- Hardcover: 288 pages
- Publisher: Crown Publications (13 Jun. 2006)
- Language: English
- ISBN-10: 0307338355
- ISBN-13: 978-0307338358
- Product Dimensions: 19.3 x 3 x 24.9 cm
- Average Customer Review: 3.0 out of 5 stars See all reviews (2 customer reviews)
- Amazon Bestsellers Rank: 1,343,141 in Books (See Top 100 in Books)
Italian Two Easy: Simple Recipes from the London River Cafe Hardcover – 13 Jun 2006
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Top Customer Reviews
Most Helpful Customer Reviews on Amazon.com (beta) (May include reviews from Early Reviewer Rewards Program)
As the title suggests, this volume is the second of a pair of volumes of `Easy Italian' recipes, the first published about two years ago, copyrighted in 2004. This volume actually improves on the earlier volume in that I found the layout of the first volume very annoying, to the point where it detracted from the value of the book, in spite of the fact that the recipes were almost uniformly excellent.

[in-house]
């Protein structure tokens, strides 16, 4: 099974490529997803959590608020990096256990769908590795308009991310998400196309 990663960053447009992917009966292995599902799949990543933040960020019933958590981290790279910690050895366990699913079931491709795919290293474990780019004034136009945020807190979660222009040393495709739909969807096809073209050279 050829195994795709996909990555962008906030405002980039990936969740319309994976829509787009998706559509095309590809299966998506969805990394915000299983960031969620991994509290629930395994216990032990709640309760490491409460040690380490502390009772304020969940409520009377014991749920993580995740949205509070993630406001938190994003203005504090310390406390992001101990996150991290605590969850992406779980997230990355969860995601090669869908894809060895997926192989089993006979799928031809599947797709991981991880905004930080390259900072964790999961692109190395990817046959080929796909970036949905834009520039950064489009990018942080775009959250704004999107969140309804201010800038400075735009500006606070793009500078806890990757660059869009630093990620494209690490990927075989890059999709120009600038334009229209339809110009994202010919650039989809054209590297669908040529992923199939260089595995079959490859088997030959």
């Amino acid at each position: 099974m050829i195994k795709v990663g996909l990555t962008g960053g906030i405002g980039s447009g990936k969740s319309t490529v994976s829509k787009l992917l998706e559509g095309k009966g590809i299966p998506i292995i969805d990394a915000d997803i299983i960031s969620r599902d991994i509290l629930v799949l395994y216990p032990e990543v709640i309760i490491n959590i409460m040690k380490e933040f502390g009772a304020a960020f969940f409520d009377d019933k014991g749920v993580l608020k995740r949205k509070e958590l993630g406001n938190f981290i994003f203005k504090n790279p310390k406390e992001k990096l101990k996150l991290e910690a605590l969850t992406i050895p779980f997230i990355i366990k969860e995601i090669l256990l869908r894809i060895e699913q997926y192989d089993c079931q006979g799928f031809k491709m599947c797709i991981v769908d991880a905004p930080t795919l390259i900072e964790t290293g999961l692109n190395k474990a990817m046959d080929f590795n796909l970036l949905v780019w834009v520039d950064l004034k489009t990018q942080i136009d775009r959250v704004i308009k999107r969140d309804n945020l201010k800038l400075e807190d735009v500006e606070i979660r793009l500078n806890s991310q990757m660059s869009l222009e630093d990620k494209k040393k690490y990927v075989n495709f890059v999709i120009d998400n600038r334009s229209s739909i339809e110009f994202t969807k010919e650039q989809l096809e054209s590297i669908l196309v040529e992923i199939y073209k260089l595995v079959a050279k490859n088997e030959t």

Gray and Rogers reaffirm two major themes with this volume. First, they celebrate the genius of the Italian pantry with its rich collection of wines, olive oils, cheeses, salt cured fish, capers, breads, pasta, sausages, and cured meats. All of these products are centuries old, enhanced just a bit by the modern methods for canning beans and tomatoes. These commercial, yet artisinally prepared products are such great ingredients that one can assemble fabulous dishes with very little effort. And, that is what Mmes. Gray and Rodgers' recipes are all about.